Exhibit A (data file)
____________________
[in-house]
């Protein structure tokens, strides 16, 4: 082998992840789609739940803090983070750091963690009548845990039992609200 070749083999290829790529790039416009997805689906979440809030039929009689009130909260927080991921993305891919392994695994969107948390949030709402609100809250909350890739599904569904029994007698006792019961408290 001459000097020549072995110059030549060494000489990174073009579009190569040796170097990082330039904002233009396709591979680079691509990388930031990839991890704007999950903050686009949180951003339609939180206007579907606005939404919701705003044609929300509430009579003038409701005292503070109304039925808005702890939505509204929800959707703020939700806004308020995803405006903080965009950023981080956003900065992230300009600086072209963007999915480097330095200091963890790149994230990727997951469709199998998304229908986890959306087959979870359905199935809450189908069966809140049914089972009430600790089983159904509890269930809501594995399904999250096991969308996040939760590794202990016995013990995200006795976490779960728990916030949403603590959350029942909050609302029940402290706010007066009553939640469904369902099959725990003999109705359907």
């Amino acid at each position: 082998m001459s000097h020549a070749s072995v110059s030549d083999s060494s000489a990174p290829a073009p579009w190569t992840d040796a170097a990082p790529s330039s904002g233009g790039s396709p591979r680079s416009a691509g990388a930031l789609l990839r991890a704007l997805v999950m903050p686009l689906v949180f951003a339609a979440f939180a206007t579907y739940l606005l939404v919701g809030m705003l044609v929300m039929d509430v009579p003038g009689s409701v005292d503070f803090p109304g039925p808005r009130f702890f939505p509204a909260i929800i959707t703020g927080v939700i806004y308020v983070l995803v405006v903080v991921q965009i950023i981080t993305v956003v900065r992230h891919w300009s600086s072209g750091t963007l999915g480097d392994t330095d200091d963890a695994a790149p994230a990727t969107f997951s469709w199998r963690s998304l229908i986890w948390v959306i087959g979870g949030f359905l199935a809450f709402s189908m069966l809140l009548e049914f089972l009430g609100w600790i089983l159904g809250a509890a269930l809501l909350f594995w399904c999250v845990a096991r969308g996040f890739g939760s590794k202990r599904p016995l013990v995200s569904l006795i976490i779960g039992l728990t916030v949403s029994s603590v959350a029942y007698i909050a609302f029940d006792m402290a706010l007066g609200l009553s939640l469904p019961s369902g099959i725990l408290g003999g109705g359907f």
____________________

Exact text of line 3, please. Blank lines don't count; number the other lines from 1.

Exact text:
């Amino acid at each position: 082998m001459s000097h020549a070749s072995v110059s030549d083999s060494s000489a990174p290829a073009p579009w190569t992840d040796a170097a990082p790529s330039s904002g233009g790039s396709p591979r680079s416009a691509g990388a930031l789609l990839r991890a704007l997805v999950m903050p686009l689906v949180f951003a339609a979440f939180a206007t579907y739940l606005l939404v919701g809030m705003l044609v929300m039929d509430v009579p003038g009689s409701v005292d503070f803090p109304g039925p808005r009130f702890f939505p509204a909260i929800i959707t703020g927080v939700i806004y308020v983070l995803v405006v903080v991921q965009i950023i981080t993305v956003v900065r992230h891919w300009s600086s072209g750091t963007l999915g480097d392994t330095d200091d963890a695994a790149p994230a990727t969107f997951s469709w199998r963690s998304l229908i986890w948390v959306i087959g979870g949030f359905l199935a809450f709402s189908m069966l809140l009548e049914f089972l009430g609100w600790i089983l159904g809250a509890a269930l809501l909350f594995w399904c999250v845990a096991r969308g996040f890739g939760s590794k202990r599904p016995l013990v995200s569904l006795i976490i779960g039992l728990t916030v949403s029994s603590v959350a029942y007698i909050a609302f029940d006792m402290a706010l007066g609200l009553s939640l469904p019961s369902g099959i725990l408290g003999g109705g359907f």